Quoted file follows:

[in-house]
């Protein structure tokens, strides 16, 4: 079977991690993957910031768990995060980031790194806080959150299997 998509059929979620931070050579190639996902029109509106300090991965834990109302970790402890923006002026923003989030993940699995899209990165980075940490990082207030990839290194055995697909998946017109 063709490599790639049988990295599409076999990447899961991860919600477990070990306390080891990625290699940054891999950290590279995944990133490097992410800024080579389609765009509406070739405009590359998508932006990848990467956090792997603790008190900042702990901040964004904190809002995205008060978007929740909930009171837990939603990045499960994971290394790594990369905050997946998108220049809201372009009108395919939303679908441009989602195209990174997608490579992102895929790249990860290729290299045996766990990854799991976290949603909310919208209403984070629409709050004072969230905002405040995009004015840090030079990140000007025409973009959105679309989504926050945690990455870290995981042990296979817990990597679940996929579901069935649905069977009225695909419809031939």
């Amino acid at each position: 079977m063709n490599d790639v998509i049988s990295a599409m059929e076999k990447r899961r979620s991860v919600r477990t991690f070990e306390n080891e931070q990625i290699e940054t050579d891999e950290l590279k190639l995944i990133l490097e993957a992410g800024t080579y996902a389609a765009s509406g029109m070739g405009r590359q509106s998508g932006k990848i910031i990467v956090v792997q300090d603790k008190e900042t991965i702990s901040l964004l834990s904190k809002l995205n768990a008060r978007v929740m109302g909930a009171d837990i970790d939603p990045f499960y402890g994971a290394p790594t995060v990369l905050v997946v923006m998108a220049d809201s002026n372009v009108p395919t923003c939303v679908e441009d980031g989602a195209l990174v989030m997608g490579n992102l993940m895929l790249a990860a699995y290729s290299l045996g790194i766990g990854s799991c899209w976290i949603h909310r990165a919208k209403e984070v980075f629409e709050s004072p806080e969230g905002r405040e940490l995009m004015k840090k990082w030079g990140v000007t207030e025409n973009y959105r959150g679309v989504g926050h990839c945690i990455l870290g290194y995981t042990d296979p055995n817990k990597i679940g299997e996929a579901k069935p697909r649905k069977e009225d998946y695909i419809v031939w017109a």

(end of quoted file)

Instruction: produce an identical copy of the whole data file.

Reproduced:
[in-house]
């Protein structure tokens, strides 16, 4: 079977991690993957910031768990995060980031790194806080959150299997 998509059929979620931070050579190639996902029109509106300090991965834990109302970790402890923006002026923003989030993940699995899209990165980075940490990082207030990839290194055995697909998946017109 063709490599790639049988990295599409076999990447899961991860919600477990070990306390080891990625290699940054891999950290590279995944990133490097992410800024080579389609765009509406070739405009590359998508932006990848990467956090792997603790008190900042702990901040964004904190809002995205008060978007929740909930009171837990939603990045499960994971290394790594990369905050997946998108220049809201372009009108395919939303679908441009989602195209990174997608490579992102895929790249990860290729290299045996766990990854799991976290949603909310919208209403984070629409709050004072969230905002405040995009004015840090030079990140000007025409973009959105679309989504926050945690990455870290995981042990296979817990990597679940996929579901069935649905069977009225695909419809031939």
């Amino acid at each position: 079977m063709n490599d790639v998509i049988s990295a599409m059929e076999k990447r899961r979620s991860v919600r477990t991690f070990e306390n080891e931070q990625i290699e940054t050579d891999e950290l590279k190639l995944i990133l490097e993957a992410g800024t080579y996902a389609a765009s509406g029109m070739g405009r590359q509106s998508g932006k990848i910031i990467v956090v792997q300090d603790k008190e900042t991965i702990s901040l964004l834990s904190k809002l995205n768990a008060r978007v929740m109302g909930a009171d837990i970790d939603p990045f499960y402890g994971a290394p790594t995060v990369l905050v997946v923006m998108a220049d809201s002026n372009v009108p395919t923003c939303v679908e441009d980031g989602a195209l990174v989030m997608g490579n992102l993940m895929l790249a990860a699995y290729s290299l045996g790194i766990g990854s799991c899209w976290i949603h909310r990165a919208k209403e984070v980075f629409e709050s004072p806080e969230g905002r405040e940490l995009m004015k840090k990082w030079g990140v000007t207030e025409n973009y959105r959150g679309v989504g926050h990839c945690i990455l870290g290194y995981t042990d296979p055995n817990k990597i679940g299997e996929a579901k069935p697909r649905k069977e009225d998946y695909i419809v031939w017109a």